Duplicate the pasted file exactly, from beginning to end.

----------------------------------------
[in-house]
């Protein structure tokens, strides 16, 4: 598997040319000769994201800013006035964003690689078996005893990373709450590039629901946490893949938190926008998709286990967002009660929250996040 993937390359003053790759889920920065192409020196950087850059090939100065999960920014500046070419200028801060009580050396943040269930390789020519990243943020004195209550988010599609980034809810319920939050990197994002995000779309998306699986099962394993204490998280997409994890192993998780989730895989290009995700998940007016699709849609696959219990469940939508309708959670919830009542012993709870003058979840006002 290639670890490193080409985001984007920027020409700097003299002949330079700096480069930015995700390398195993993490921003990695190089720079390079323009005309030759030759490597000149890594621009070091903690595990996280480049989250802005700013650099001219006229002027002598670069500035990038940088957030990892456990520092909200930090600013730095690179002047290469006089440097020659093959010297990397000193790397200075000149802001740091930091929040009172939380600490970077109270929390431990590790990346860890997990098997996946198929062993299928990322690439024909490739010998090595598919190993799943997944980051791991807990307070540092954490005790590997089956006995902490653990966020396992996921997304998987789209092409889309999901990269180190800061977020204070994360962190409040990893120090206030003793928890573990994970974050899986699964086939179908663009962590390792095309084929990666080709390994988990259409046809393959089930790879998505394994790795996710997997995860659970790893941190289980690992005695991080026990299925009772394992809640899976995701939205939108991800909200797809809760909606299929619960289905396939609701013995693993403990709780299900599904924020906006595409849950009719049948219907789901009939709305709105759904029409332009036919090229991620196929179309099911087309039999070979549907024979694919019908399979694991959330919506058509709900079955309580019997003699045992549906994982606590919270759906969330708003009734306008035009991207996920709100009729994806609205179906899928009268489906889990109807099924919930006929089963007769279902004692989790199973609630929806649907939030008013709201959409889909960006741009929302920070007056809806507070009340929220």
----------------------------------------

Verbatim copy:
[in-house]
């Protein structure tokens, strides 16, 4: 598997040319000769994201800013006035964003690689078996005893990373709450590039629901946490893949938190926008998709286990967002009660929250996040 993937390359003053790759889920920065192409020196950087850059090939100065999960920014500046070419200028801060009580050396943040269930390789020519990243943020004195209550988010599609980034809810319920939050990197994002995000779309998306699986099962394993204490998280997409994890192993998780989730895989290009995700998940007016699709849609696959219990469940939508309708959670919830009542012993709870003058979840006002 290639670890490193080409985001984007920027020409700097003299002949330079700096480069930015995700390398195993993490921003990695190089720079390079323009005309030759030759490597000149890594621009070091903690595990996280480049989250802005700013650099001219006229002027002598670069500035990038940088957030990892456990520092909200930090600013730095690179002047290469006089440097020659093959010297990397000193790397200075000149802001740091930091929040009172939380600490970077109270929390431990590790990346860890997990098997996946198929062993299928990322690439024909490739010998090595598919190993799943997944980051791991807990307070540092954490005790590997089956006995902490653990966020396992996921997304998987789209092409889309999901990269180190800061977020204070994360962190409040990893120090206030003793928890573990994970974050899986699964086939179908663009962590390792095309084929990666080709390994988990259409046809393959089930790879998505394994790795996710997997995860659970790893941190289980690992005695991080026990299925009772394992809640899976995701939205939108991800909200797809809760909606299929619960289905396939609701013995693993403990709780299900599904924020906006595409849950009719049948219907789901009939709305709105759904029409332009036919090229991620196929179309099911087309039999070979549907024979694919019908399979694991959330919506058509709900079955309580019997003699045992549906994982606590919270759906969330708003009734306008035009991207996920709100009729994806609205179906899928009268489906889990109807099924919930006929089963007769279902004692989790199973609630929806649907939030008013709201959409889909960006741009929302920070007056809806507070009340929220």